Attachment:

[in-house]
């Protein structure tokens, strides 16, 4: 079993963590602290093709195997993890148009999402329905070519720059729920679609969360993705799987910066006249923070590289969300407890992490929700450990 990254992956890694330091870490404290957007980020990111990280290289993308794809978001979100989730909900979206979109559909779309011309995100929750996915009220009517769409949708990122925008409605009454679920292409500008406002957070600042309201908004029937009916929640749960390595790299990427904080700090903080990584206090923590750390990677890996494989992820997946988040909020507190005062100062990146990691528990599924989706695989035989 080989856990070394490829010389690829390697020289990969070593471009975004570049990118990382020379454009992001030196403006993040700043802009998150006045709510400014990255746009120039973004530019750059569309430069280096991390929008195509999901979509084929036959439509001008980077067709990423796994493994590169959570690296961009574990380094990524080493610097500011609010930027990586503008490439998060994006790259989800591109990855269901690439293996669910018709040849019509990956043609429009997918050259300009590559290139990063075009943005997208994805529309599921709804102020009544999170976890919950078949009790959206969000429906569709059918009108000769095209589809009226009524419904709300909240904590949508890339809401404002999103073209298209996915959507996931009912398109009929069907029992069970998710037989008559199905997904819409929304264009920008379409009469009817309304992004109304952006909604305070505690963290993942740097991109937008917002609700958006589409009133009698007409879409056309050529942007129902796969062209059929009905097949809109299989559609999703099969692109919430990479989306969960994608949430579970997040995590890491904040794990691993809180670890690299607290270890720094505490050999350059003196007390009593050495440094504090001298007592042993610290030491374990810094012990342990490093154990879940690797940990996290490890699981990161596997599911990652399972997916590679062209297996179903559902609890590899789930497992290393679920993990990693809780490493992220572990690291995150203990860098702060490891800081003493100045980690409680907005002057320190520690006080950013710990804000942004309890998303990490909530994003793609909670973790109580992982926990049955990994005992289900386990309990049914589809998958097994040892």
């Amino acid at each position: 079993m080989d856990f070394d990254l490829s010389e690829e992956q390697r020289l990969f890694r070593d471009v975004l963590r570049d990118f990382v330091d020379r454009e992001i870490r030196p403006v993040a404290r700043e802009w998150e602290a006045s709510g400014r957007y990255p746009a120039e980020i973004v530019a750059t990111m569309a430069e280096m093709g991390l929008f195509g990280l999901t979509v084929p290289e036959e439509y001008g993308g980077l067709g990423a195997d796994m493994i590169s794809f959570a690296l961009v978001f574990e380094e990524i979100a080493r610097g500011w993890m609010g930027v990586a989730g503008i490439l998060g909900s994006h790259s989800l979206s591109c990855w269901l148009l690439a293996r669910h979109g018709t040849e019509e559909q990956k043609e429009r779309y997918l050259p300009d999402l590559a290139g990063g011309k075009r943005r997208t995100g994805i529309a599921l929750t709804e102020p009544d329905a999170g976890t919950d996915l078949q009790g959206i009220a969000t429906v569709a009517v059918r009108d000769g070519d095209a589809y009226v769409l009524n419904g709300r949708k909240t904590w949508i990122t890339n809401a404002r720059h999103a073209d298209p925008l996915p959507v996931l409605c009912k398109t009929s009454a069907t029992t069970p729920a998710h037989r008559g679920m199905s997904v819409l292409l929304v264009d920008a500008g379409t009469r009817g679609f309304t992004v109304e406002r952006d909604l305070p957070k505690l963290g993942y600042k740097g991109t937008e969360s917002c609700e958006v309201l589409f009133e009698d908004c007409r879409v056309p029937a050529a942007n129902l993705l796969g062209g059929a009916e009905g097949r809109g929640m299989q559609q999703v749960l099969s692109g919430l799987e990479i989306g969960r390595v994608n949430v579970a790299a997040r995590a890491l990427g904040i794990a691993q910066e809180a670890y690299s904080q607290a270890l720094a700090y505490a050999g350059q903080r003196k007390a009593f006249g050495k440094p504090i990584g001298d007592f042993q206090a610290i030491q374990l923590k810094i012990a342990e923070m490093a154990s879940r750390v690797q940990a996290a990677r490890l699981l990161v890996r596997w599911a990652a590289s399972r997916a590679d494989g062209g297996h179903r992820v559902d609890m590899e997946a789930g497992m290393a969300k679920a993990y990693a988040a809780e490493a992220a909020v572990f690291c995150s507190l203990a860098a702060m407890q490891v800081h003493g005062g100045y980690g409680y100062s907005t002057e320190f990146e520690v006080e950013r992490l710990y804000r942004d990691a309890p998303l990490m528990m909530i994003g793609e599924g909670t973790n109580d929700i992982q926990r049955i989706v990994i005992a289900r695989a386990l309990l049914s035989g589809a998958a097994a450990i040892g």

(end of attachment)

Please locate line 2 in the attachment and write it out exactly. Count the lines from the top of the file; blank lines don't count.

């Protein structure tokens, strides 16, 4: 079993963590602290093709195997993890148009999402329905070519720059729920679609969360993705799987910066006249923070590289969300407890992490929700450990 990254992956890694330091870490404290957007980020990111990280290289993308794809978001979100989730909900979206979109559909779309011309995100929750996915009220009517769409949708990122925008409605009454679920292409500008406002957070600042309201908004029937009916929640749960390595790299990427904080700090903080990584206090923590750390990677890996494989992820997946988040909020507190005062100062990146990691528990599924989706695989035989 080989856990070394490829010389690829390697020289990969070593471009975004570049990118990382020379454009992001030196403006993040700043802009998150006045709510400014990255746009120039973004530019750059569309430069280096991390929008195509999901979509084929036959439509001008980077067709990423796994493994590169959570690296961009574990380094990524080493610097500011609010930027990586503008490439998060994006790259989800591109990855269901690439293996669910018709040849019509990956043609429009997918050259300009590559290139990063075009943005997208994805529309599921709804102020009544999170976890919950078949009790959206969000429906569709059918009108000769095209589809009226009524419904709300909240904590949508890339809401404002999103073209298209996915959507996931009912398109009929069907029992069970998710037989008559199905997904819409929304264009920008379409009469009817309304992004109304952006909604305070505690963290993942740097991109937008917002609700958006589409009133009698007409879409056309050529942007129902796969062209059929009905097949809109299989559609999703099969692109919430990479989306969960994608949430579970997040995590890491904040794990691993809180670890690299607290270890720094505490050999350059003196007390009593050495440094504090001298007592042993610290030491374990810094012990342990490093154990879940690797940990996290490890699981990161596997599911990652399972997916590679062209297996179903559902609890590899789930497992290393679920993990990693809780490493992220572990690291995150203990860098702060490891800081003493100045980690409680907005002057320190520690006080950013710990804000942004309890998303990490909530994003793609909670973790109580992982926990049955990994005992289900386990309990049914589809998958097994040892």